The Goliath Bird Eating Spider is one of the 300 species of tarantula living around the world. It is also the largest spider in the world with a legspan of 10 inches weighing more than 6 ounces. As with other arachnids the goliath has eight legs. These legs are covered in a dark brown hair and at each “joint” they lighten to almost white.
The goliath also has two appendages close to their fangs that appear to be legs, but aren’t. These appendages are called pedipalps, they are feeling organs to help push food into the spiders mouth. The goliath’s mouth as in other tarantulas consist of jaws that move up and down instead of the normal side to side in other spiders.
The “head”, or cephalothorax, and abdomen are a dark brown covered by reddish hairs giving the spider a golden blond appearance. The coloration of this spider gives it its species name blondi which is the Latin word for blond, for golden.
The Goliath Bird Eating Spider feeds on frogs, small snakes, beetles, lizards, and even bats. Occasionally, these spiders will take young birds from the nest giving them their name “bird eater”. The goliath sneaks up on its prey and pounces on it injecting it with poison from its venomous fangs.
Coastal Rainforest regions of South America. Surinam, Guyana, and French Guiana.
The goliath has many predators, mostly medium sized rainforest mammals who dig the spiders out of their burrows. Humans in the rainforest regions are also a predator to these spiders, they find the goliath to be a delicacy roasted on the fire. The most dangerous enemy though is a wasp, know as the pepsis, or the tarantula hawk. This wasp paralyzes the goliath and drags it back to its nest to feed to the wasp larvae.
The Goliath Bird Eating Spider is a nocturnal spider that lives in deep burrows. They do not dig their own but they inhabit abandoned burrows from rodents and other small animals. These spiders do not form partnerships and are around other adult spiders only long enough to mate. The goliath is a very aggressive spider and it has many defense mechanisms for protecting itself.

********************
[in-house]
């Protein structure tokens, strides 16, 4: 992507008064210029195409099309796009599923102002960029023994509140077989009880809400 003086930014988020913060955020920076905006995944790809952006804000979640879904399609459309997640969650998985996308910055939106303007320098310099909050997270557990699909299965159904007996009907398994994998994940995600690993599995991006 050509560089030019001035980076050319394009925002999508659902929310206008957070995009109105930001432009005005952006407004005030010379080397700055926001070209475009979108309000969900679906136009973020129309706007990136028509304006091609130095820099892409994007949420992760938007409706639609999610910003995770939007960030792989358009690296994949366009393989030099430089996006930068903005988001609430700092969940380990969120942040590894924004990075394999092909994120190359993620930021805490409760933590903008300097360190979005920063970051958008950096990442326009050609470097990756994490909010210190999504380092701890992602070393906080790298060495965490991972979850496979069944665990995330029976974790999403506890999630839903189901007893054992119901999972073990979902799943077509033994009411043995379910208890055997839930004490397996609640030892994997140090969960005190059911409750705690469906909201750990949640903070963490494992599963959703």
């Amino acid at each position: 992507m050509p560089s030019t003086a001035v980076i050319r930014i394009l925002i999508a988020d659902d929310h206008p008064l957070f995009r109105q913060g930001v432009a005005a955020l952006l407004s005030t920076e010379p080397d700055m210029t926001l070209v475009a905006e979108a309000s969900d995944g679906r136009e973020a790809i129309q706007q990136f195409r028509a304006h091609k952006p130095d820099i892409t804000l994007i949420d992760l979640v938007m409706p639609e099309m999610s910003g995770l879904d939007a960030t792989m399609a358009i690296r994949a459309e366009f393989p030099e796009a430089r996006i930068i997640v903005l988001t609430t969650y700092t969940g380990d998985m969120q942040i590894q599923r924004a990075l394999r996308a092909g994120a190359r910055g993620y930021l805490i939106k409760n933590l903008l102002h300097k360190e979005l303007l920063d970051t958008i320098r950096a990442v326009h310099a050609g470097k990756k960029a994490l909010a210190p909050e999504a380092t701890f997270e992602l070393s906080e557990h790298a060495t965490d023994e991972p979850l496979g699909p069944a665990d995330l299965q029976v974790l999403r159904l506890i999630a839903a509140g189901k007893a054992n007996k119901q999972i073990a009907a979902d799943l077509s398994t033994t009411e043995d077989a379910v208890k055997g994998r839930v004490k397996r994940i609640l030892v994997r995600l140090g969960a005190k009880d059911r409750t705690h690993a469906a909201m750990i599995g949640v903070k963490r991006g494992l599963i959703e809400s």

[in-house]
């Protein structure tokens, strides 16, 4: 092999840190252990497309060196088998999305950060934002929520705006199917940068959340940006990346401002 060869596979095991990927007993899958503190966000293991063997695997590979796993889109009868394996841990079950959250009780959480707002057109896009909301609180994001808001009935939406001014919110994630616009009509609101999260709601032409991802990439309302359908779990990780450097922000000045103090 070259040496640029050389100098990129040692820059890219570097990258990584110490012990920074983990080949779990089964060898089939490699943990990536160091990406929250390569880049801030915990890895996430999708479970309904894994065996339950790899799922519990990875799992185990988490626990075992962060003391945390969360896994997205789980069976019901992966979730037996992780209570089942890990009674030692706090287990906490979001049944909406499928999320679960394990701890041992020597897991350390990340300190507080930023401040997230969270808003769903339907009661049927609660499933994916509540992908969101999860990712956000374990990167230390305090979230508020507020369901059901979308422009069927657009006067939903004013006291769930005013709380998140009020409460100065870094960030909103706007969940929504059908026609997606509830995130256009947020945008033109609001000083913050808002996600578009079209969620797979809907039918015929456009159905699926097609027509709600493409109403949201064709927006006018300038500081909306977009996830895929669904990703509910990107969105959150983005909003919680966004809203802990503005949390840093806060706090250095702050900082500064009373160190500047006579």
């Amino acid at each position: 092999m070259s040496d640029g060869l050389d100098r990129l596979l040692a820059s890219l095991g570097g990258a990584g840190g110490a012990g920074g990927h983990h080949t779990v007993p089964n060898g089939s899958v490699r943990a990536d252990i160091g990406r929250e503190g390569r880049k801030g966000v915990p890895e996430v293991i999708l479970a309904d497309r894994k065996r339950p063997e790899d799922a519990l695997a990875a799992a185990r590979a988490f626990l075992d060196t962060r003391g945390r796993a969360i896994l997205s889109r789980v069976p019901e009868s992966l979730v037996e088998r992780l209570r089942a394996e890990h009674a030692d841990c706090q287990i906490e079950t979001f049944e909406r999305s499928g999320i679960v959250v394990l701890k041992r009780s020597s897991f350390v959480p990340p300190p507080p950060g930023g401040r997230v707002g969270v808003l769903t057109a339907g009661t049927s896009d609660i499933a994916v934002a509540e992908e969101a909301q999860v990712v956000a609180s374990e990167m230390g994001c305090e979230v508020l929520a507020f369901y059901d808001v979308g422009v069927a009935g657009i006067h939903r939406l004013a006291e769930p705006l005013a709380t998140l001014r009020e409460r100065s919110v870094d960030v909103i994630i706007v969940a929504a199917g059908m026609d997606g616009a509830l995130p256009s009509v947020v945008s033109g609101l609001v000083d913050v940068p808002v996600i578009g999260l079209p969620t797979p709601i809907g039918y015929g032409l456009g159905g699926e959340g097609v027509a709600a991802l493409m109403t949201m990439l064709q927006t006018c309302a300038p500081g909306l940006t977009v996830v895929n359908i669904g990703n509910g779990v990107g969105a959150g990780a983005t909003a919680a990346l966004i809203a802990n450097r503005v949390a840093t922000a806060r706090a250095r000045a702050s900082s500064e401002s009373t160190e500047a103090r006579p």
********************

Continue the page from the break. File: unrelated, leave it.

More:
When threatened the goliath, like other tarantulas, has the ability to hiss loudly by rubbing the bristles on its legs together, called stridulation. They also can propel a cloud of hairs off their body at their attacker. These hairs are barbed an cause severe discomfort and irritation.
Birth & Offspring
In spring or early summer the male entices the female out of her burrow and they mate at the entrance. Several days later she lays her eggs in a 30mm diameter sack. She stores the egg sack in her burrow and protects it with a tough layer of silk. If for any reason the female should want to leave the hole, usually to hunt, she will often take he egg sack along with her.
After an incubation period of 2 to 3 months the eggs hatch revealing more than 100 spiderlings. After birth the spiderlings only stay in the mother’s burrow for their first few weeks and then they find a burrow of their own.
Even though the goliath has eight tiny eyes their eyesight is very poor and is capable of not much more than distinguishing light from dark. This causes the male goliath a bit of trouble when it comes time to mate. When the male approaches, the female can feel him coming due to their extremely sensitive hairs which cover their bodies.
Since vibration is the way these spiders sense food coming the male has to be careful that the female does not attack. The sensitive hairs on the goliath’s body are also used for sensing air currents and humidity.
Lydia King is a huge animal lover and has always been fascinated with learning about the animal kingdom. She enjoys writing about anything animal related from scientific information about rare species to animal references in pop culture.